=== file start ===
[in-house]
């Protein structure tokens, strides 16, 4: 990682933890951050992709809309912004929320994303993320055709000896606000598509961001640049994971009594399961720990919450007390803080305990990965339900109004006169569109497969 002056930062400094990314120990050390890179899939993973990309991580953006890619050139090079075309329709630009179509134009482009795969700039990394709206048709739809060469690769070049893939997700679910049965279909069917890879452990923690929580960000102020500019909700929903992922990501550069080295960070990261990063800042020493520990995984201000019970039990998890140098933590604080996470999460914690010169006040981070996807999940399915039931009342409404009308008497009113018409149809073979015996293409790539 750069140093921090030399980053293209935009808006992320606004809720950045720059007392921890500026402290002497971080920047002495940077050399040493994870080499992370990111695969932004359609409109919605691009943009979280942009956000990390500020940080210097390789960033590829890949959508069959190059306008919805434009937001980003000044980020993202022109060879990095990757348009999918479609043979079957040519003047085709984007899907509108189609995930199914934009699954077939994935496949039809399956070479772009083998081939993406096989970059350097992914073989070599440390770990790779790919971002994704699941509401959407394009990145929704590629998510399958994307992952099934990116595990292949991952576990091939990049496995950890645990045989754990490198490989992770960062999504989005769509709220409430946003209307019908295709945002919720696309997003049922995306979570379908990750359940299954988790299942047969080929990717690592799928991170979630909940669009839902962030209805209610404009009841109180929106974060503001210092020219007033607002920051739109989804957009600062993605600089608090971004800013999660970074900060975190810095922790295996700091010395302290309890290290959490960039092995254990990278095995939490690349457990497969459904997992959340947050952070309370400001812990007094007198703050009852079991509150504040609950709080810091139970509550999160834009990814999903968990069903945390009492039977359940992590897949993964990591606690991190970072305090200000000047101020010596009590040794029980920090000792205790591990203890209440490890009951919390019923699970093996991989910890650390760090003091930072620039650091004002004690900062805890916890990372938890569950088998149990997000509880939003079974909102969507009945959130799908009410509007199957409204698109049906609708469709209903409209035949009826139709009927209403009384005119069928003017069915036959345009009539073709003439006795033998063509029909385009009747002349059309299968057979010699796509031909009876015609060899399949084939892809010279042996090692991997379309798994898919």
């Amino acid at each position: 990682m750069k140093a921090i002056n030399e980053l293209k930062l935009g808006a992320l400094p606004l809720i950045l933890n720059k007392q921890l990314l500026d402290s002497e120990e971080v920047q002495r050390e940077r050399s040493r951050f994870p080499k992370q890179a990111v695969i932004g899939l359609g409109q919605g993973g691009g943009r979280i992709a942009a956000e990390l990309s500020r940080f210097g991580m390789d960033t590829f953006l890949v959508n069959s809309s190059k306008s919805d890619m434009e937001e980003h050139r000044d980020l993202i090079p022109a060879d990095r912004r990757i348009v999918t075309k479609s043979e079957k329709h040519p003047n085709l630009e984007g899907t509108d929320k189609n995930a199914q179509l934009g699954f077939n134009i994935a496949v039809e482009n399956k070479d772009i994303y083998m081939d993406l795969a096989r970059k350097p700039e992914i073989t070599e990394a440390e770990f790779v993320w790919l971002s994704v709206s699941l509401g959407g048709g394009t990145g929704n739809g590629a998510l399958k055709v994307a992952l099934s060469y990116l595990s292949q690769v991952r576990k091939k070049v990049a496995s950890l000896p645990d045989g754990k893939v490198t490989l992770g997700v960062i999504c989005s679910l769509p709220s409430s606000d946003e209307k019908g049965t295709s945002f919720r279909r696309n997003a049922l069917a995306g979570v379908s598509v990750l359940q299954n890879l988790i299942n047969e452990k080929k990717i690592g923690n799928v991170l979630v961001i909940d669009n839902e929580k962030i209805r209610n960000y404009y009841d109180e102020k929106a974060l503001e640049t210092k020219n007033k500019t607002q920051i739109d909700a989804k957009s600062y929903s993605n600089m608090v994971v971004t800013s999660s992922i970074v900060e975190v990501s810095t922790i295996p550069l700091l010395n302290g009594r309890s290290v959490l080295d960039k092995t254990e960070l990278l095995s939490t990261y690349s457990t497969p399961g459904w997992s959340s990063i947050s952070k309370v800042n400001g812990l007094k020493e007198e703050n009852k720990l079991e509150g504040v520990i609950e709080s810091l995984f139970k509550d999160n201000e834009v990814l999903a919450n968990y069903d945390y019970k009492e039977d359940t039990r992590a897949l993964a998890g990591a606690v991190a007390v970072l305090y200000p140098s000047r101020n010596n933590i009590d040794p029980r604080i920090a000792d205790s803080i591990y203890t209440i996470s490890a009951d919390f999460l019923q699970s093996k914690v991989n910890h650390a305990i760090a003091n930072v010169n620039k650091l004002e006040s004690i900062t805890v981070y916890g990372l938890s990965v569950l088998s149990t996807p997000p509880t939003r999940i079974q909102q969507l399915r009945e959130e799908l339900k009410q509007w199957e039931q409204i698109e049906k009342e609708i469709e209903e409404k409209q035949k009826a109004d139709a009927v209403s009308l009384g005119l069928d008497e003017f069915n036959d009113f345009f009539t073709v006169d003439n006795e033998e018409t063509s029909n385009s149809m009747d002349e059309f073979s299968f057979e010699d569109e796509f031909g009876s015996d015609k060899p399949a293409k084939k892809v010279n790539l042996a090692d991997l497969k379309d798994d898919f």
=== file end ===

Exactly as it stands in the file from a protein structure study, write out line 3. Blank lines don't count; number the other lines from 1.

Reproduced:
């Amino acid at each position: 990682m750069k140093a921090i002056n030399e980053l293209k930062l935009g808006a992320l400094p606004l809720i950045l933890n720059k007392q921890l990314l500026d402290s002497e120990e971080v920047q002495r050390e940077r050399s040493r951050f994870p080499k992370q890179a990111v695969i932004g899939l359609g409109q919605g993973g691009g943009r979280i992709a942009a956000e990390l990309s500020r940080f210097g991580m390789d960033t590829f953006l890949v959508n069959s809309s190059k306008s919805d890619m434009e937001e980003h050139r000044d980020l993202i090079p022109a060879d990095r912004r990757i348009v999918t075309k479609s043979e079957k329709h040519p003047n085709l630009e984007g899907t509108d929320k189609n995930a199914q179509l934009g699954f077939n134009i994935a496949v039809e482009n399956k070479d772009i994303y083998m081939d993406l795969a096989r970059k350097p700039e992914i073989t070599e990394a440390e770990f790779v993320w790919l971002s994704v709206s699941l509401g959407g048709g394009t990145g929704n739809g590629a998510l399958k055709v994307a992952l099934s060469y990116l595990s292949q690769v991952r576990k091939k070049v990049a496995s950890l000896p645990d045989g754990k893939v490198t490989l992770g997700v960062i999504c989005s679910l769509p709220s409430s606000d946003e209307k019908g049965t295709s945002f919720r279909r696309n997003a049922l069917a995306g979570v379908s598509v990750l359940q299954n890879l988790i299942n047969e452990k080929k990717i690592g923690n799928v991170l979630v961001i909940d669009n839902e929580k962030i209805r209610n960000y404009y009841d109180e102020k929106a974060l503001e640049t210092k020219n007033k500019t607002q920051i739109d909700a989804k957009s600062y929903s993605n600089m608090v994971v971004t800013s999660s992922i970074v900060e975190v990501s810095t922790i295996p550069l700091l010395n302290g009594r309890s290290v959490l080295d960039k092995t254990e960070l990278l095995s939490t990261y690349s457990t497969p399961g459904w997992s959340s990063i947050s952070k309370v800042n400001g812990l007094k020493e007198e703050n009852k720990l079991e509150g504040v520990i609950e709080s810091l995984f139970k509550d999160n201000e834009v990814l999903a919450n968990y069903d945390y019970k009492e039977d359940t039990r992590a897949l993964a998890g990591a606690v991190a007390v970072l305090y200000p140098s000047r101020n010596n933590i009590d040794p029980r604080i920090a000792d205790s803080i591990y203890t209440i996470s490890a009951d919390f999460l019923q699970s093996k914690v991989n910890h650390a305990i760090a003091n930072v010169n620039k650091l004002e006040s004690i900062t805890v981070y916890g990372l938890s990965v569950l088998s149990t996807p997000p509880t939003r999940i079974q909102q969507l399915r009945e959130e799908l339900k009410q509007w199957e039931q409204i698109e049906k009342e609708i469709e209903e409404k409209q035949k009826a109004d139709a009927v209403s009308l009384g005119l069928d008497e003017f069915n036959d009113f345009f009539t073709v006169d003439n006795e033998e018409t063509s029909n385009s149809m009747d002349e059309f073979s299968f057979e010699d569109e796509f031909g009876s015996d015609k060899p399949a293409k084939k892809v010279n790539l042996a090692d991997l497969k379309d798994d898919f």